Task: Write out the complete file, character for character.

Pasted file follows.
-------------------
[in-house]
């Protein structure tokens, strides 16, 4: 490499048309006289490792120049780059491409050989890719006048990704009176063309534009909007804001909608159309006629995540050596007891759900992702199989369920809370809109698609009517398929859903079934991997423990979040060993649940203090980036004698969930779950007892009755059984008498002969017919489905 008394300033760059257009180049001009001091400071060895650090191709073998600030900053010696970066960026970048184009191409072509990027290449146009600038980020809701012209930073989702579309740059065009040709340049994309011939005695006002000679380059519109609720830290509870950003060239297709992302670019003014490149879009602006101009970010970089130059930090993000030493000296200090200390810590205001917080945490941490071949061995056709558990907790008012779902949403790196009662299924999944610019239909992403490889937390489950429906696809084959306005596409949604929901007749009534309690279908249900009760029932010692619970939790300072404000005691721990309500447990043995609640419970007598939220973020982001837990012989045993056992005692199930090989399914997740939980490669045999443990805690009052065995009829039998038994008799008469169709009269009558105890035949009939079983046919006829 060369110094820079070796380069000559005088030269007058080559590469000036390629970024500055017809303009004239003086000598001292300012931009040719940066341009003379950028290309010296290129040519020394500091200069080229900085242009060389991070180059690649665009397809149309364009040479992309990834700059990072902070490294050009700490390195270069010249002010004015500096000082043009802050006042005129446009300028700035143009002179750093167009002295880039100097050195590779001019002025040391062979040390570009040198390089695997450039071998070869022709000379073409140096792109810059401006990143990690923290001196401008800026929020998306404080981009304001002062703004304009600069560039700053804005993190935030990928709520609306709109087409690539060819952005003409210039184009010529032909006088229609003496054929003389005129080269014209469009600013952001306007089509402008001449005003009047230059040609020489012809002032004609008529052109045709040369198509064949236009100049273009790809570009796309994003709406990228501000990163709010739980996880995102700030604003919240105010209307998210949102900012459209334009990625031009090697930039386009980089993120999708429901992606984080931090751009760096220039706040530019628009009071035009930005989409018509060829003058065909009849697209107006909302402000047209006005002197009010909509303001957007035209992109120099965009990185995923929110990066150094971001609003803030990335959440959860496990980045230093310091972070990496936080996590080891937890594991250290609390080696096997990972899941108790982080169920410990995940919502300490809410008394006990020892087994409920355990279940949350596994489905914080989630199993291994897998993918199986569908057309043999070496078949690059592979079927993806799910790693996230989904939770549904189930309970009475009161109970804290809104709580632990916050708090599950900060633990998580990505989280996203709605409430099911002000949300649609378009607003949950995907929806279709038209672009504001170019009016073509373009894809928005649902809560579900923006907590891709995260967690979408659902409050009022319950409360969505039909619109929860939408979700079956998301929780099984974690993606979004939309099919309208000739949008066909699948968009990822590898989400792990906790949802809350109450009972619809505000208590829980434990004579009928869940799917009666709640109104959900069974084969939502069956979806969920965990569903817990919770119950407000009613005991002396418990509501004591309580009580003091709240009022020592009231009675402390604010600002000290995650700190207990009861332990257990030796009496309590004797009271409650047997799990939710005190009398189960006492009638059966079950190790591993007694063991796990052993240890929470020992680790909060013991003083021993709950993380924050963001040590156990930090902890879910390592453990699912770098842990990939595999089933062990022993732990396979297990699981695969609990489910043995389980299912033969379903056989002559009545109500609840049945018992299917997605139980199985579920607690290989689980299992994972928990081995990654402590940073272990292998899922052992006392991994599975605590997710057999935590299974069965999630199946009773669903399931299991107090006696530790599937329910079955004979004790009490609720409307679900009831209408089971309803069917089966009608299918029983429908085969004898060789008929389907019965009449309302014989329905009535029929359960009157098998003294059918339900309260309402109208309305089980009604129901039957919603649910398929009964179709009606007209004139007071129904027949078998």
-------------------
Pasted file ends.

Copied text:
[in-house]
């Protein structure tokens, strides 16, 4: 490499048309006289490792120049780059491409050989890719006048990704009176063309534009909007804001909608159309006629995540050596007891759900992702199989369920809370809109698609009517398929859903079934991997423990979040060993649940203090980036004698969930779950007892009755059984008498002969017919489905 008394300033760059257009180049001009001091400071060895650090191709073998600030900053010696970066960026970048184009191409072509990027290449146009600038980020809701012209930073989702579309740059065009040709340049994309011939005695006002000679380059519109609720830290509870950003060239297709992302670019003014490149879009602006101009970010970089130059930090993000030493000296200090200390810590205001917080945490941490071949061995056709558990907790008012779902949403790196009662299924999944610019239909992403490889937390489950429906696809084959306005596409949604929901007749009534309690279908249900009760029932010692619970939790300072404000005691721990309500447990043995609640419970007598939220973020982001837990012989045993056992005692199930090989399914997740939980490669045999443990805690009052065995009829039998038994008799008469169709009269009558105890035949009939079983046919006829 060369110094820079070796380069000559005088030269007058080559590469000036390629970024500055017809303009004239003086000598001292300012931009040719940066341009003379950028290309010296290129040519020394500091200069080229900085242009060389991070180059690649665009397809149309364009040479992309990834700059990072902070490294050009700490390195270069010249002010004015500096000082043009802050006042005129446009300028700035143009002179750093167009002295880039100097050195590779001019002025040391062979040390570009040198390089695997450039071998070869022709000379073409140096792109810059401006990143990690923290001196401008800026929020998306404080981009304001002062703004304009600069560039700053804005993190935030990928709520609306709109087409690539060819952005003409210039184009010529032909006088229609003496054929003389005129080269014209469009600013952001306007089509402008001449005003009047230059040609020489012809002032004609008529052109045709040369198509064949236009100049273009790809570009796309994003709406990228501000990163709010739980996880995102700030604003919240105010209307998210949102900012459209334009990625031009090697930039386009980089993120999708429901992606984080931090751009760096220039706040530019628009009071035009930005989409018509060829003058065909009849697209107006909302402000047209006005002197009010909509303001957007035209992109120099965009990185995923929110990066150094971001609003803030990335959440959860496990980045230093310091972070990496936080996590080891937890594991250290609390080696096997990972899941108790982080169920410990995940919502300490809410008394006990020892087994409920355990279940949350596994489905914080989630199993291994897998993918199986569908057309043999070496078949690059592979079927993806799910790693996230989904939770549904189930309970009475009161109970804290809104709580632990916050708090599950900060633990998580990505989280996203709605409430099911002000949300649609378009607003949950995907929806279709038209672009504001170019009016073509373009894809928005649902809560579900923006907590891709995260967690979408659902409050009022319950409360969505039909619109929860939408979700079956998301929780099984974690993606979004939309099919309208000739949008066909699948968009990822590898989400792990906790949802809350109450009972619809505000208590829980434990004579009928869940799917009666709640109104959900069974084969939502069956979806969920965990569903817990919770119950407000009613005991002396418990509501004591309580009580003091709240009022020592009231009675402390604010600002000290995650700190207990009861332990257990030796009496309590004797009271409650047997799990939710005190009398189960006492009638059966079950190790591993007694063991796990052993240890929470020992680790909060013991003083021993709950993380924050963001040590156990930090902890879910390592453990699912770098842990990939595999089933062990022993732990396979297990699981695969609990489910043995389980299912033969379903056989002559009545109500609840049945018992299917997605139980199985579920607690290989689980299992994972928990081995990654402590940073272990292998899922052992006392991994599975605590997710057999935590299974069965999630199946009773669903399931299991107090006696530790599937329910079955004979004790009490609720409307679900009831209408089971309803069917089966009608299918029983429908085969004898060789008929389907019965009449309302014989329905009535029929359960009157098998003294059918339900309260309402109208309305089980009604129901039957919603649910398929009964179709009606007209004139007071129904027949078998």